Take A Break From Screens
The implications of technology on our mental health are well known. From the fear of missing out (FOMO) social media phenomenon to the “always-on” culture exacerbated by emails and instant messaging apps, it’s no wonder we glue to our devices every chance we get! By channelling our attention to these external stressors, however, we neglect the present by preoccupying our thoughts with to-do lists. Off-screen breaks help us reset our focus as we eliminate a major deterrent to mindfulness: laptops and smartphones.
So, what can you do during these breaks? There are many options. You can take a walk, do some quick yoga stretches, or people-watch. The point of these exercises is for you to layer mindfulness into your daily routines. No matter how busy you are, find pockets of time to step away from your desk. Your mind (and your eyes) will thank you!
Eat Without Distractions
We’re all guilty of scrolling through our phones while eating. Not a courteous thing to do, especially if you’re on a lunch appointment—or worse, a dinner date with your significant other. And science has revealed that phone usage during meal times is not only rude, but it also makes you unhappy. Think about it. When you’re replying to an email and eating at the same time, your focus is likely on said email, right? This means you aren’t paying attention to what you’re eating and how your meal tastes.
That shouldn’t be the case! Food centres around enjoyment and satisfaction, especially if it’s a meal you spent hours making. Hence, turn your phone on silent and leave it away from the dining table. To practise mindfulness during meals, just take a minute to observe what’s in front of you; take in the smell, the textures, and the colours of the dish. Then, dig in! Your food will taste better. Trust us.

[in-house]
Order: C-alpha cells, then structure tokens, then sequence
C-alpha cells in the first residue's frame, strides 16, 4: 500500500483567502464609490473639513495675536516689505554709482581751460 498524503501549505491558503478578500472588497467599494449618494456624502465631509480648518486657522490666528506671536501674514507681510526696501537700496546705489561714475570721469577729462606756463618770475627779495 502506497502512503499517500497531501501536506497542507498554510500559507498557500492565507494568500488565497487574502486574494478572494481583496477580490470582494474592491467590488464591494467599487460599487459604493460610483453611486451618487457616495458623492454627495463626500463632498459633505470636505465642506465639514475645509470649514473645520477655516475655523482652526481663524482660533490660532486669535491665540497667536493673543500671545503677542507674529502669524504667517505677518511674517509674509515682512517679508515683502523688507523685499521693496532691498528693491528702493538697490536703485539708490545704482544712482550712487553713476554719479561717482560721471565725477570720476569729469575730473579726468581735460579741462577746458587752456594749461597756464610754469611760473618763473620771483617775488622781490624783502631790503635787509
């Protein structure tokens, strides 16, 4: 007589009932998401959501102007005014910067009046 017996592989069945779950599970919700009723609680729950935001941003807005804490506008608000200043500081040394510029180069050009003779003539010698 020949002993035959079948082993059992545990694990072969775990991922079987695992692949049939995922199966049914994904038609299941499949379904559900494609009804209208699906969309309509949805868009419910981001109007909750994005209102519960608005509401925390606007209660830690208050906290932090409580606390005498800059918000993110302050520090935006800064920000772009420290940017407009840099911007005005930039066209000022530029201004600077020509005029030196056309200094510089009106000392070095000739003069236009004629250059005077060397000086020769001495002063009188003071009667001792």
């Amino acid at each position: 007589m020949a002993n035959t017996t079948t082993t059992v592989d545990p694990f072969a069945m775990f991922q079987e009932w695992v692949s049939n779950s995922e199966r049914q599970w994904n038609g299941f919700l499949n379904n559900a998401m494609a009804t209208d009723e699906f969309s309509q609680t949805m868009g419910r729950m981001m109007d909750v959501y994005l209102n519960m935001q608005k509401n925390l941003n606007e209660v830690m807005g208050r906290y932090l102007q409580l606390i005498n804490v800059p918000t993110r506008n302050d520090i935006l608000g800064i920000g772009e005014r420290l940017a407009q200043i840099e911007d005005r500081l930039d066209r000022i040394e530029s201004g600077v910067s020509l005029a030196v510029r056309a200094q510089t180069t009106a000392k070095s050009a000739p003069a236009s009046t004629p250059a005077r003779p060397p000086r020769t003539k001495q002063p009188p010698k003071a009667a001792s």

End Your Day With Gratitude
This mindfulness meditation exercise is easy. At the end of the day, write down five things you’re grateful for. Don’t sweat it if you can’t list down five, any number works as long as you write something down. At the end of the week, revisit and reflect on the list. You can share it with a close friend or loved one if you choose. As weeks go by, you’ll be surprised that the list is growing longer.
There are many reasons why gratitude is often brought up when talking about mindfulness. Gratitude unshackles us from toxic emotions, from envy and resentment to frustration and regret. It even helps you sleep better. Just remember that you can be grateful for anything. There’s no barometer to measure gratitude. You can be grateful for your colleague who bought you coffee or your sibling for cooking your favourite pasta dish. No right or wrong answers. It’s all you!
Mindfulness Meditation Is For Everyone
Meditation doesn’t mean you have to sit in silence for hours at a time in a secluded location. Not everyone has the time and luxury to do that. Mindfulness meditation can take the form of other exercises, as long as the aim is to pivot your focus to the present moment. Cultivating mindfulness is a long-term commitment, so don’t worry if you don’t see the benefits just yet. Be patient and keep at it.
Perhaps you have a deeper issue at hand; one that requires you to let go of the past so you can move on with your life. It’s not easy, but we hope to help. Here’s what you can consider doing to forgo the baggage of yesterday.